The 1990s has often been dubbed 'The Decade of the Environment'. Pollution, deforestation and desertification, ozone destruction, endangerment of species of animals and wildlife, vanishing wildernesses, and energy conservation are some of the visible environmental concerns which have gained international recognition. A less visible but potentially just as important environmental concern has been raised by ecological feminists. This is a concern about the connections--historical, empirical, theoretical, symbolic, and experiential--between the domination of women and the domination of ... non-human nature. (1)
Ecological feminism describes a strand of philosophy and ethics which argues that common and interconnected structures of discourse are responsible for the violent subordination of both women and non-human animals. A frequent strategy is to challenge theoretical and linguistic binaries which support the continued exploitation and subordination of women and 'non-human nature'. To bring about an 'ecological revolution' which eschews the speciesist exploitation of non-human animals and the environment, ecofeminist philosophers have sought to subvert orthodox patriarchal codes which seek to radically separate the category 'Man' from the 'other animals'. Many have argued for the need to supplant an instrumentalist, colonizing view of non-human animals with an ethics of 'care', which grounds responsibility to animals in values that have traditionally been coded as 'feminine' and 'inferior'--such as emotion and particular, localized relationships--a need to debunk the:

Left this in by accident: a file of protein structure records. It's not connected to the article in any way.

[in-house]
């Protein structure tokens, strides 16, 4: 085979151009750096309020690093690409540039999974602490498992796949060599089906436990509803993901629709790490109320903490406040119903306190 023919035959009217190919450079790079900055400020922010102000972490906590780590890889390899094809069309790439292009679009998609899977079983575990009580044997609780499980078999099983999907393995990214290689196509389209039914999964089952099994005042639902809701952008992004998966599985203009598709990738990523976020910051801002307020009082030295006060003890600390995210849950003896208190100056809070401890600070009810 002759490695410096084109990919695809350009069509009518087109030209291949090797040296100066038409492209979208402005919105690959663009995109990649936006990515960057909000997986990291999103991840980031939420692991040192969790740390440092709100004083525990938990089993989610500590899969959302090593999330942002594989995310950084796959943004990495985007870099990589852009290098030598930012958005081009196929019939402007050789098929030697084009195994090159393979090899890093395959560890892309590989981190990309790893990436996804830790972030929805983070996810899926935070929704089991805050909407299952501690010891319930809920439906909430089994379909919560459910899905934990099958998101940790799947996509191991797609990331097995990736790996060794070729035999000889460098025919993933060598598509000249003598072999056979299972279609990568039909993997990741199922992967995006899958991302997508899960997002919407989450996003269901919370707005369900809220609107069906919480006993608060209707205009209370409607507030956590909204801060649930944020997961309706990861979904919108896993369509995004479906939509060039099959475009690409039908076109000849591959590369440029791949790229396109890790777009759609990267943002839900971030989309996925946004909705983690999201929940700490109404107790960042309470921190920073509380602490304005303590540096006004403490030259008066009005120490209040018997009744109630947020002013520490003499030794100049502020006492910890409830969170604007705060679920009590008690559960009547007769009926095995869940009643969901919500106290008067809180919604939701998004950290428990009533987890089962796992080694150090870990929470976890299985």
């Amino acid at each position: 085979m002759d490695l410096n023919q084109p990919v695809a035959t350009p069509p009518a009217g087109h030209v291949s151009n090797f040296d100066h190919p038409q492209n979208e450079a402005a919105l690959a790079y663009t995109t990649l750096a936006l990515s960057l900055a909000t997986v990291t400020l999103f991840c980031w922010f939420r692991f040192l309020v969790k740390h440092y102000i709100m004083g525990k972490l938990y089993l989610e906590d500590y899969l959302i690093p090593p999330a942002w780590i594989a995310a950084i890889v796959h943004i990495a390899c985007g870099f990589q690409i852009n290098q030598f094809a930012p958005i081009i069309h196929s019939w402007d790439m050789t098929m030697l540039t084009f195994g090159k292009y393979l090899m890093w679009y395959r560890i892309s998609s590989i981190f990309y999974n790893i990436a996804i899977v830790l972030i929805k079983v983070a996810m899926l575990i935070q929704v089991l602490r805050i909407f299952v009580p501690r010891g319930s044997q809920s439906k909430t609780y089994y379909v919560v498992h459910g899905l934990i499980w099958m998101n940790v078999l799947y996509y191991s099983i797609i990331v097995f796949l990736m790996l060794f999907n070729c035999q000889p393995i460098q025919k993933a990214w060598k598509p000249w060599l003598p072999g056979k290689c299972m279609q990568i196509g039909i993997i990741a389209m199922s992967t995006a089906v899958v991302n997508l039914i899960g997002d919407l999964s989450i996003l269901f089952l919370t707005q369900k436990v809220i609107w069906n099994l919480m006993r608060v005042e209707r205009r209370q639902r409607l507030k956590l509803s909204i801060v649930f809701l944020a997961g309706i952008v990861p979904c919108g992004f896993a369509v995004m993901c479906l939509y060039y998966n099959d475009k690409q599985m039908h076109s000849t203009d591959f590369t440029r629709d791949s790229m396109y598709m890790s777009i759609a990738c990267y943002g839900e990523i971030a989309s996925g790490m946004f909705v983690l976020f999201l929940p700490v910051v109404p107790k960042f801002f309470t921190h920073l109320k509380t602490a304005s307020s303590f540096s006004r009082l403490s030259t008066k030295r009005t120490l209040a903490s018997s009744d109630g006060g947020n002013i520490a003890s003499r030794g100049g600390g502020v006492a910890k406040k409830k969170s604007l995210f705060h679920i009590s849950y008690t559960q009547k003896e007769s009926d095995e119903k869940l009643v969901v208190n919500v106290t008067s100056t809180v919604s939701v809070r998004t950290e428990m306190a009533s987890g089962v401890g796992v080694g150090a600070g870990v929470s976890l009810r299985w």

familiar view of reason and emotion as sharply separated and opposed, and of 'desire', caring and love as merely 'personal' and 'particular' as opposed to the universality and impartiality of understanding and of 'feminine' emotions as essentially unreliable, untrustworthy, and morally irrelevant, an inferior domain to be dominated by a superior, disinterested (and of course masculine) reason ... a framework that has itself played a major role in creating a dualistic account of the genuinely human self as essentially rational and as sharply discontinuous from the merely emotional, the merely bodily, and the merely animal elements. (2)
The Web (two series, Lucinda Clutterbuck, 1993, 1995), is the work of feminist animators Lucinda Clutterbuck, Sarah Watt and Elisa Argenzio. The two series consist of short films produced with educational and conservationist goals in mind. The metaphor of 'reweaving' the 'web' is central to the holistic trajectory of much ecological feminist thought; (3) a siting of the films within this body of thought will be one of my tasks in this paper. But, more importantly, I want to suggest that the expressive and plastic potential of the animated form is particularly apt to the ecofeminist project in its ability to destabilize orthodox codes of representation and to privilege the emotions and the senses. In stark opposition to the conservative narrative moves of the realist, natural history documentary, or the comic anthropomorphism of orthodox cel animation featuring non-human characters, The Web balances narrative and character-driven strategies with more experimental animation tropes to subvert the dualistic separation of Homo Sapiens from other animal species and, therefore, to deconstruct the 'rationalist' and empirical view of non-human nature that legitimizes regimes of violence.
Animation Theory and the Politicization of Art
Before turning to The Web, I need to set up some initial parameters in order to site my case; that is, that the artistic vocabularies and discursive strategies that constitute what Paul Wells dubs 'developmental animation' are particularly suited to the ideological project of feminist environmental ethics. In Understanding Animation, Wells devotes a chapter to outlining a formal distinction between the qualities of what he terms 'Orthodox', 'Experimental' and 'Developmental' animation. …